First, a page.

Demi Moore extolled the revitalizing effects of “leech therapy.” Kate Middleton uses bee-venom to plump up her complexion. Katie Holmes maintains a dewy glow with the “Celebrity Escargot Course,” wherein snails coat the face with their protein and antioxidant-rich mucus. Tom Cruise and Victoria Beckham prefer the exfoliating effects of bird excrement.
These are a few of the celebrity-endorsed, “natural” beauty regimens that Timothy Caulfield catalogues and debunks in his new book, Is Gwyneth Paltrow Wrong About Everything?
Many of us guffaw at the absurdity of these vanity treatments. We mock the stars’ tireless attempts to improve themselves through expensive detox and anti-aging programs. Then we secretly empty out our wallets for fecal facials and snail secretions.
“We are biologically and cognitively set up to believe that celebrity life is both realistic and attainable,” writes Caulfield, a health and science policy researcher at Canada’s University of Alberta.
In his informative new book, Caulfield tries out celeb-endorsed dietary cleanses and exhaustively combs through research to show how “celebrity culture, at best, is selling us a tiny, broken umbrella.”
But Caulfield isn’t a cynical bore.
“I love celebrity culture,” he writes, emphasizing his fascination with celebrity power. His background in science makes him a skeptic, but he still feels the seductive pull of health and beauty tips perpetuated by celebrities.
What worries him most is how people who aren’t equipped with the same knowledge fall for celebrities’ “pseudoscientific blather,” and the extent to which it’s a source of misinformation. Even more alarming are those who know they’re being scammed but submit to it anyway.
I spoke to Caulfield earlier this year for a story about the myth of detox and dietary cleanses.
“For many people, these cleanses are a lifestyle and form of self-expression,” he told me.
The detox enthusiast eats organic food, drives a Prius, sweats out toxins at Soul Cycle, and extolls the pleasures and health benefits of vaginal steaming. They are devout believers of woo-woo.
“It’s an identity,” Caulfield said. “So when you insult the cleanse, you insult the person.”
In his book, Caulfield immerses himself in celebrity culture to better understand our fascination with fame. He reads every issue of People magazine for a year. He attends an American Idol audition. He chats with screaming superfans of James Franco, Seth Rogen, and Emma Stone outside the Hollywood premiere of This is The End, standing on his tiptoes get a glimpse of the stars.
“I swear Seth and I had a moment, locking eyes in a kind of friendly, if silent, exchange,” Caulfield writes, at once earnest and self-deprecating.
Along the way he highlights numerous incidents when celebrity health endorsements have rallied popular opinion around pseudoscience: “Katy Perry’s and Hilary Swank’s advocacy of vitamins, Paltrow’s enthusiasm for colon cleanses and a gluten-free diet, Jennifer Aniston’s ballyhooed belief in water cures.”
Celebrity anti-vaxxers like Jenny McCarthy have propagated misinformation in the vaccine debate.
Celebrity influence isn’t always a bad thing. After Angelina Jolie revealed that genetic testing for breast cancer led her to have a preventative mastectomy, there was an “immediate increase in demand for both,” Caulfield writes.
But we do ourselves a disservice when, all too frequently, we take cues from celebrities blindly and credulously.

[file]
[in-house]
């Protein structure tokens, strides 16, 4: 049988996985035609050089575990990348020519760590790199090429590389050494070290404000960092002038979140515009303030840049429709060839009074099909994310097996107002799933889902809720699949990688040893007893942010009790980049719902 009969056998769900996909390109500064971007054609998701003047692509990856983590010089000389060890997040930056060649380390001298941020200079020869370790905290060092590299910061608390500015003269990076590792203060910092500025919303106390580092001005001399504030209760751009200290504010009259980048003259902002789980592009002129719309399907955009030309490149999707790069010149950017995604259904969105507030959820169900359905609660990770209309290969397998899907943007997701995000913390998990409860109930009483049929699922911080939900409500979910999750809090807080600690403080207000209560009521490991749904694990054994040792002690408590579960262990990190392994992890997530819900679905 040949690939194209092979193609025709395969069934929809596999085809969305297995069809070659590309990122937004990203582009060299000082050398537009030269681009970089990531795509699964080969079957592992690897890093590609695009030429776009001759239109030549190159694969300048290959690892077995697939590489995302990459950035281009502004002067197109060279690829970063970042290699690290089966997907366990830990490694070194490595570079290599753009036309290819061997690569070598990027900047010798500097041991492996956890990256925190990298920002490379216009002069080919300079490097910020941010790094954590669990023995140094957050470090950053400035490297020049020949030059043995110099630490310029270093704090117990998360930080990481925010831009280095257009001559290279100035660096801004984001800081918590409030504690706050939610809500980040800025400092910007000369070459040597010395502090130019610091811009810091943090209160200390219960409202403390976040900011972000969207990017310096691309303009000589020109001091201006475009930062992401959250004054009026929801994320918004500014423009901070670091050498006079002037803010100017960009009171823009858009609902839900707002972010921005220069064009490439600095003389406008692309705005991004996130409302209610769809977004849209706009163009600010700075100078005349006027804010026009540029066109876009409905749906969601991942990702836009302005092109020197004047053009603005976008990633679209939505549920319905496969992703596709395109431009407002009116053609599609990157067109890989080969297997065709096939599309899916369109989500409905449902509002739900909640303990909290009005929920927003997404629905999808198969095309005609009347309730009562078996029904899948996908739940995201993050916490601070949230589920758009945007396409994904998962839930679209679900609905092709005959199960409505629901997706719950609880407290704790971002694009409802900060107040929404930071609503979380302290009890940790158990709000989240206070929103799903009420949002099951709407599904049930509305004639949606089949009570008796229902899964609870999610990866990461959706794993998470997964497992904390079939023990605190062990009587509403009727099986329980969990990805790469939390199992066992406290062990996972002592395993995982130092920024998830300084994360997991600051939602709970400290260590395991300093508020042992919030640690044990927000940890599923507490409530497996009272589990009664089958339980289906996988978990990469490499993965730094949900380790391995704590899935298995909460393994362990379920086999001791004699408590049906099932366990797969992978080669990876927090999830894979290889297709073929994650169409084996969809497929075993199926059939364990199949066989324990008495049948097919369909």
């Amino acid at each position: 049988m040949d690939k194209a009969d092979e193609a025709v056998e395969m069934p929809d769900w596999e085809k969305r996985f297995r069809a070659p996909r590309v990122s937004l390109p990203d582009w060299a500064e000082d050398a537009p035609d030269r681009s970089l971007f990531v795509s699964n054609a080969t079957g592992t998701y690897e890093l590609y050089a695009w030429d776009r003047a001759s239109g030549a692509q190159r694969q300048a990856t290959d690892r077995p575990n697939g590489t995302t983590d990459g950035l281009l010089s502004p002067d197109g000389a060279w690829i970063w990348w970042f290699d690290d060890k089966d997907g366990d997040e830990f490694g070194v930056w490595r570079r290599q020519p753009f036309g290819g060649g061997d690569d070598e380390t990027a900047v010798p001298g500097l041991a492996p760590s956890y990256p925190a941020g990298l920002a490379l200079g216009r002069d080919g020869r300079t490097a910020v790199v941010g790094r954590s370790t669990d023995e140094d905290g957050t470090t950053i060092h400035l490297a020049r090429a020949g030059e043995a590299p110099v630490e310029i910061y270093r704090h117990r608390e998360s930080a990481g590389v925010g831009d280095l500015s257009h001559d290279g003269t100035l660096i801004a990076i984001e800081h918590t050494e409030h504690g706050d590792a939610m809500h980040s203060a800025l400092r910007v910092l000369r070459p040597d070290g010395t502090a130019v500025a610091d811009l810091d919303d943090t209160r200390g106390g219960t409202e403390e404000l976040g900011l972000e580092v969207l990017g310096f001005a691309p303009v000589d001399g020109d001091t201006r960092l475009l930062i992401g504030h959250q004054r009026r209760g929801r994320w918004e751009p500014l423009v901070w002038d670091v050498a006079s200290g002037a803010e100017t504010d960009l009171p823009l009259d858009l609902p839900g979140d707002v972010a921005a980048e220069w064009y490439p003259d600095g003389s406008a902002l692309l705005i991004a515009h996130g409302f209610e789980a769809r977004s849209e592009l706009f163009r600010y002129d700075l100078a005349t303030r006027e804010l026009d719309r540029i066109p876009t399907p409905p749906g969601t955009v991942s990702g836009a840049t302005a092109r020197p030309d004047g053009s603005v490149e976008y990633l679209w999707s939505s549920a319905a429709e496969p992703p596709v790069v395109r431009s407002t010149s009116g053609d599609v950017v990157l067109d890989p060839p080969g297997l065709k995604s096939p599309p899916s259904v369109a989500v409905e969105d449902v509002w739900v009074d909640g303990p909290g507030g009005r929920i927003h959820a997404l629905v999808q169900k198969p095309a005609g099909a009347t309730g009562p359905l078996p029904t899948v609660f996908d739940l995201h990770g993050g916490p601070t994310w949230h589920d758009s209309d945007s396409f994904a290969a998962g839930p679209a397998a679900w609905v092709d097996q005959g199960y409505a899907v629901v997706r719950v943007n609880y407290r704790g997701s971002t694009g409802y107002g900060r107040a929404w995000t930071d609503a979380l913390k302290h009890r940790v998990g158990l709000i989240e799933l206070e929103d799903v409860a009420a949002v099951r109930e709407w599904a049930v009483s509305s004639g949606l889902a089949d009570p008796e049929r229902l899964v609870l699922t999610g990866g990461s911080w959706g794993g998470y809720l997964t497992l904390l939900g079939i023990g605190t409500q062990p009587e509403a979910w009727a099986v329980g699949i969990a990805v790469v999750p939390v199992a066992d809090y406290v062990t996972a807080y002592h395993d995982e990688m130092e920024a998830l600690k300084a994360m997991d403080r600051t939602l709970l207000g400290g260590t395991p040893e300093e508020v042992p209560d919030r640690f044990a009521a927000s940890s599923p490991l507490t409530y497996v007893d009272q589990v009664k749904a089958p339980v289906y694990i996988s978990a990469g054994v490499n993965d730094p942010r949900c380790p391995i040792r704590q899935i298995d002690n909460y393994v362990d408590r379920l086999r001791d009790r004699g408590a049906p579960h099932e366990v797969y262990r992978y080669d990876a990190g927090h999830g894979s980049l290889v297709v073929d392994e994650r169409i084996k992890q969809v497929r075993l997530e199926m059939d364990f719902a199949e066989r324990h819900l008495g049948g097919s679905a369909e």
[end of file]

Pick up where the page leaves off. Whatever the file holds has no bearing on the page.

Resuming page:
Indeed, most of us aren’t inherently skeptical. We seek out confirmation bias and resist contradictory evidence or beliefs. Research has shown how “a single powerful anecdote can have more persuasive force than a mountain of statistics,” Caulfield writes, “and this seems particularly to be the case in the context of celebrities.”
He’s aware that much of what he says about celebrity influence isn’t new. The professionally beautiful and eminently talented in pop culture and Hollywood have always swayed popular opinion.
But Caulfield argues that celebrities have more power now than ever before, which he attributes partially to “new media”—particularly social media—that “creates an artificial closeness with celebrities.”
While the psychology of this stuff is interesting, Caulfield is at his best when debunking celebrity health claims and endorsement scams.
He rolls his eyes at Katy Perry’s Twitter announcement that she “quit my beloved coffee & made the switch to vitamin B complex,” writing that there’s “no evidence that coffee exhausts your adrenals or is taxing your detox organs (sigh), as the cleansing gurus of the world would have us believe.”
Colon cleanses, recommended with the Clean program, are “Unsafe. Unscientific. And kind of disgusting.”
Jennifer Aniston’s claims that water keeps skin succulent by hydrating cells are “Nonsense…from a skin-care perspective, the data about [water’s] benefits is thin.”
He also criticizes “nebulous anti-aging and beauty terms: radiant, revitalize, rejuvenate, brightening,” all of which sound vaguely scientific but aren’t at all supported by science.
It’s discouraging that celebrity culture—airbrushed, photo-shopped, superficial—has such a profound influence on our beliefs, our consumer habits, and the way we view ourselves. Caulfield argues, rightly, that we should educate ourselves and fight these instincts.
“We need to take care not to place too much blame on the attractive shoulders of celebrities,” he writes. “And, perhaps most important, we need to strive collectively to put celebrity culture in its proper and entirely worthy place: as a fun and entertaining diversion.”